At stake in what promises to be one of the thorniest issues facing the Slovenian EU Presidency - the reform of the Union's trade defence instruments (TDI) - is nothing less than the Union's strategy for coping with the economic challenges of globalisation. The reform of the TDI, to be presented by Trade Commissioner Peter Mandelson in January, deeply divides the 27. Ljubljana will have the difficult task of building a consensus. This seemingly technical matter of TDI reform in fact raises sensitive political questions capitals cannot fail to address.

The debate got under way in December 2006 when Mandelson proposed a modernisation of the EU's trade defence arsenal in a green paper. That was followed by a public consultation last spring to sound out stakeholders. Since then, the commissioner has been postponing the reform, which was supposed to be presented in 2007, and is finally ending up on the table as Slovenia takes up the reins of the EU. The launch window is narrow, because France, which will follow Slovenia in the Presidency seat in July, makes no secret of its misgivings over the commissioner's proposal, as did the previous Portuguese Presidency.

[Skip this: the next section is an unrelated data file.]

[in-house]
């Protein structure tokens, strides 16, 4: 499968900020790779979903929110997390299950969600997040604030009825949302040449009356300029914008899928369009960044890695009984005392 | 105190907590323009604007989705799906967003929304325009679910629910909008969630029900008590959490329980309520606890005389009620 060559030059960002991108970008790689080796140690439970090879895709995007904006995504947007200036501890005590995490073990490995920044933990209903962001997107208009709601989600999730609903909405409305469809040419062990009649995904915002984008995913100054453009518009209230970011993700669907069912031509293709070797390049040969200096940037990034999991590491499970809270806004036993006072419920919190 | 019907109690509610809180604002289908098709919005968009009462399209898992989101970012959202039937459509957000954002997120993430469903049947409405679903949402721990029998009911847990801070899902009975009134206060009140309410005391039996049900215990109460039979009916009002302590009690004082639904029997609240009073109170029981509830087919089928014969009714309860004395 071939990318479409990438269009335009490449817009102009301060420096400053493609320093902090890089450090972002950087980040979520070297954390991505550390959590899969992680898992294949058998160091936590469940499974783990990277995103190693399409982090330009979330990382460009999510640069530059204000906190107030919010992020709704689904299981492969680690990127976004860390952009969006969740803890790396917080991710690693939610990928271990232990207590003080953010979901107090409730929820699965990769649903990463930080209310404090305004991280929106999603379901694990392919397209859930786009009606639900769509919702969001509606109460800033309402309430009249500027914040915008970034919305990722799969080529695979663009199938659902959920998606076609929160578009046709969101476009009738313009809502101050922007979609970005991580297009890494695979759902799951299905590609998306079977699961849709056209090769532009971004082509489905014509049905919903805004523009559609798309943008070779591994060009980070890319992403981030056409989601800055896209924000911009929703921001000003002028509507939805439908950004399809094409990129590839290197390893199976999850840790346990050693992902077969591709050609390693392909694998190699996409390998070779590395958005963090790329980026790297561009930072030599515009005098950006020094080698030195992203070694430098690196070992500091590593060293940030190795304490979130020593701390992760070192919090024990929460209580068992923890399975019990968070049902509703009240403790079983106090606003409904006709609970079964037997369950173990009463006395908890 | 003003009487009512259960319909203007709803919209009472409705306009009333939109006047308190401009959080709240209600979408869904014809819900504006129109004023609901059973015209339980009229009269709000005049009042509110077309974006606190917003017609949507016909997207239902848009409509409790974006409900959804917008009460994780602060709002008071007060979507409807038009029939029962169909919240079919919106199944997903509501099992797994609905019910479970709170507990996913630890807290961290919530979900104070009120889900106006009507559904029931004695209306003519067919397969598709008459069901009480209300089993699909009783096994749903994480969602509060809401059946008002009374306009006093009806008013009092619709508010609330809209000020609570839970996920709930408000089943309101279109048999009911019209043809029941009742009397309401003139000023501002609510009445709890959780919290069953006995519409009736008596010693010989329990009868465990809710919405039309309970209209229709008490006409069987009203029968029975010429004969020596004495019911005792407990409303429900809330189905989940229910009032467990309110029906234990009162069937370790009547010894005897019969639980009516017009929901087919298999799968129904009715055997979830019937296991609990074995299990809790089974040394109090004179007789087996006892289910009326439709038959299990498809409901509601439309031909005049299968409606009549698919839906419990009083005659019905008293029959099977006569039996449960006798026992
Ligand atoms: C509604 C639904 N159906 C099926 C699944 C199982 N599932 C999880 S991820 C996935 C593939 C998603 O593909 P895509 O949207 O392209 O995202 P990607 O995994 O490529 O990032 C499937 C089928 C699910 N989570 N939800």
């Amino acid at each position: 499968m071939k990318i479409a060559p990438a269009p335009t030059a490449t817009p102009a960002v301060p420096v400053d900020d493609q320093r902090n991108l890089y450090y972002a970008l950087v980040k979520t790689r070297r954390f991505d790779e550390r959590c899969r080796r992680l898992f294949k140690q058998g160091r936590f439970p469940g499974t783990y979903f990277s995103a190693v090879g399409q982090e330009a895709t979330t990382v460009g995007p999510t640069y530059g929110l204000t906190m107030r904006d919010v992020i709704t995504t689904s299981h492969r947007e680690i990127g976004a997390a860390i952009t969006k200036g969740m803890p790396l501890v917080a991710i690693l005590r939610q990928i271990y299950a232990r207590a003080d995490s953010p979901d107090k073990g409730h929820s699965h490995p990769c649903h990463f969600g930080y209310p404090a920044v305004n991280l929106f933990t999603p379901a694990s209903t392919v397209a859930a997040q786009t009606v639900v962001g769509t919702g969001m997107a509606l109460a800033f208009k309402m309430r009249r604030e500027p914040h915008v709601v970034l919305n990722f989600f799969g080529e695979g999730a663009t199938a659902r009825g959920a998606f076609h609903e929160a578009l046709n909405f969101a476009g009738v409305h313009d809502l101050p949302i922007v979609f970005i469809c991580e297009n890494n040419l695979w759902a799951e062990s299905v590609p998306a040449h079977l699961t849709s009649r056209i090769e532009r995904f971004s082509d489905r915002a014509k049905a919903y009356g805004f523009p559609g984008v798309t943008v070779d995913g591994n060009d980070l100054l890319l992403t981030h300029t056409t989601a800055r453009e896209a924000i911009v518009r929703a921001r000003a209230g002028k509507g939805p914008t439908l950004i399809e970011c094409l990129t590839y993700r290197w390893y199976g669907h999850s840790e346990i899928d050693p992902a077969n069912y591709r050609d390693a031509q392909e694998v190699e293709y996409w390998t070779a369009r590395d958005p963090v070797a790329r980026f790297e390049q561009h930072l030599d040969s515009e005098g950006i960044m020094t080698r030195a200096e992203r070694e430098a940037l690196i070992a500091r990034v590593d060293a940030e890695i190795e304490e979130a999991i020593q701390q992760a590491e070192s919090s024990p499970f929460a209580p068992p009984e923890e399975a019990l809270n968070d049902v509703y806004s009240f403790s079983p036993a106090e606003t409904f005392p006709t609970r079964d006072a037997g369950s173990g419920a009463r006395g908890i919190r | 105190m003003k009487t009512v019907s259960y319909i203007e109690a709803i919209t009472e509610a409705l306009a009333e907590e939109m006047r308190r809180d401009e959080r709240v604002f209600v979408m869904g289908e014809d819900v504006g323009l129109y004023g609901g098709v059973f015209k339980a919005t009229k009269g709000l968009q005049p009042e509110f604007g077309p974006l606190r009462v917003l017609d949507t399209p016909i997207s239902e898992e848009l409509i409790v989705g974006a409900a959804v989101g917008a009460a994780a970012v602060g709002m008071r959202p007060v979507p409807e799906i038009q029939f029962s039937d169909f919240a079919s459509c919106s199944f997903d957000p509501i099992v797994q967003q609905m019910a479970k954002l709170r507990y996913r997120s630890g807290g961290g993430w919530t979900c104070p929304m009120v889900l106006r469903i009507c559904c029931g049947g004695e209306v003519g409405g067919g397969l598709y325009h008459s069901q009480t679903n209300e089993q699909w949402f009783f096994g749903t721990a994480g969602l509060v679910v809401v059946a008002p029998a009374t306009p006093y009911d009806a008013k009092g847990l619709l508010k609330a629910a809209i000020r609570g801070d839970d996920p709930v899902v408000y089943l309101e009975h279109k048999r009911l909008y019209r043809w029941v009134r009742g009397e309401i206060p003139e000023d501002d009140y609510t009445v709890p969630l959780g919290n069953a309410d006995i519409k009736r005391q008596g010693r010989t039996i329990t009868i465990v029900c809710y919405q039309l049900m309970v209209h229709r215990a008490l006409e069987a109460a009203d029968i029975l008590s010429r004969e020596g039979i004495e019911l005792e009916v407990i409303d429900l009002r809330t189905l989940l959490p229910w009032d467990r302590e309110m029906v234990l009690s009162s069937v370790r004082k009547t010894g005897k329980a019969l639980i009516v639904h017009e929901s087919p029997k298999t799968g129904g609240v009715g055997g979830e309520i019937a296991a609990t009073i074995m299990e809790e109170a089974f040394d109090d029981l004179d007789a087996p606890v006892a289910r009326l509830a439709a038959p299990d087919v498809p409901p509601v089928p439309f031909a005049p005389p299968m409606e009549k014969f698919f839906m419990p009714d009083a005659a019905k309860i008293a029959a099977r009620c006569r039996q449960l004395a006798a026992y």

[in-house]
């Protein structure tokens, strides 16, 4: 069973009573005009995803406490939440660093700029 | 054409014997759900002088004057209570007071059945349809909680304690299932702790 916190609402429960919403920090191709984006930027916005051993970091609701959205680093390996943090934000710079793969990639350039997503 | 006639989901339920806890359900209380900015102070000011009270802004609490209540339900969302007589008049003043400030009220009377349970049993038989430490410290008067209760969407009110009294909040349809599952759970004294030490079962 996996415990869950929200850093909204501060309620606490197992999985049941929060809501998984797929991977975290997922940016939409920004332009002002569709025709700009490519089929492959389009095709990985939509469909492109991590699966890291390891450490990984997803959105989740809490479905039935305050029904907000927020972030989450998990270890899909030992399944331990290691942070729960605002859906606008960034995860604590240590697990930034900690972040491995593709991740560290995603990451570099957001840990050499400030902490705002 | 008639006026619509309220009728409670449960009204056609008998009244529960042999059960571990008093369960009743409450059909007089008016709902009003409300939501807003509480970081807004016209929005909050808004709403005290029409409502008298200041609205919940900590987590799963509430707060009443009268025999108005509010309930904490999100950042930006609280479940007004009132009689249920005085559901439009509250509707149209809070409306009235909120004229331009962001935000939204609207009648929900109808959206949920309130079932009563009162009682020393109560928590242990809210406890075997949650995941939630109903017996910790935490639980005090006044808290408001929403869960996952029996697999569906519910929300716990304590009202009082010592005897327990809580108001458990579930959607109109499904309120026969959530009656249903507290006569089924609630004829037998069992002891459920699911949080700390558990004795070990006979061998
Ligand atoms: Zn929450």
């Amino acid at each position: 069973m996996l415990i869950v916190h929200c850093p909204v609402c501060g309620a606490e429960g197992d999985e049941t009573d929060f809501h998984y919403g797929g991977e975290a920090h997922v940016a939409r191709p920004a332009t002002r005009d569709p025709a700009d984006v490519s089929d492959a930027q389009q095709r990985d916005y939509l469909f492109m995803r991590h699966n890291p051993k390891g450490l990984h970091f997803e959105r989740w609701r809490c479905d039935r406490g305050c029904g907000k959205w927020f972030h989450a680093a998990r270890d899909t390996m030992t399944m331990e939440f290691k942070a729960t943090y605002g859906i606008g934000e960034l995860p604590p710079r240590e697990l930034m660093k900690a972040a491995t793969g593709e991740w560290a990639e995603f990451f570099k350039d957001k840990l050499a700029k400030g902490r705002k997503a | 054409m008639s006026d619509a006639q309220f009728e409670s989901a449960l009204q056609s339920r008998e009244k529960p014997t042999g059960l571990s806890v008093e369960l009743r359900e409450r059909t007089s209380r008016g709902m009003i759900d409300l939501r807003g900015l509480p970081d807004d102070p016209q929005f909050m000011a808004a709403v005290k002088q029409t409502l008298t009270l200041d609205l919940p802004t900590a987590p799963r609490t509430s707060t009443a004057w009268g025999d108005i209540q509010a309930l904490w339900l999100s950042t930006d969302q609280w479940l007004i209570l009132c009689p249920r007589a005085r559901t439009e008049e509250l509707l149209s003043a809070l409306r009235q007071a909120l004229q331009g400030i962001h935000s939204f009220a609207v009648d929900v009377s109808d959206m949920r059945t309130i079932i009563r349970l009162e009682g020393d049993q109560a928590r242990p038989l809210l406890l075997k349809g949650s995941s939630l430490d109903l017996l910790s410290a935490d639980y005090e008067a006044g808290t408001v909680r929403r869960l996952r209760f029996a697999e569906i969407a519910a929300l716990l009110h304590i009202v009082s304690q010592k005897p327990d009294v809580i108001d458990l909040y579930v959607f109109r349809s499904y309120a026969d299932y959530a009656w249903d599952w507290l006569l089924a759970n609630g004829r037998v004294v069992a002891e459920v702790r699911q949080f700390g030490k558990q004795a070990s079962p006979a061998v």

Mandelson, backed by the most liberal states like Britain, Sweden and Denmark, wants the TDI to take account of the new conditions prevailing in the globalised economy, where a growing share of production is being relocated to low-wage countries. To put it plainly, European businesses that keep only their 'noble' activities (research and marketing) on EU territory contribute to the competitiveness of the 'old...

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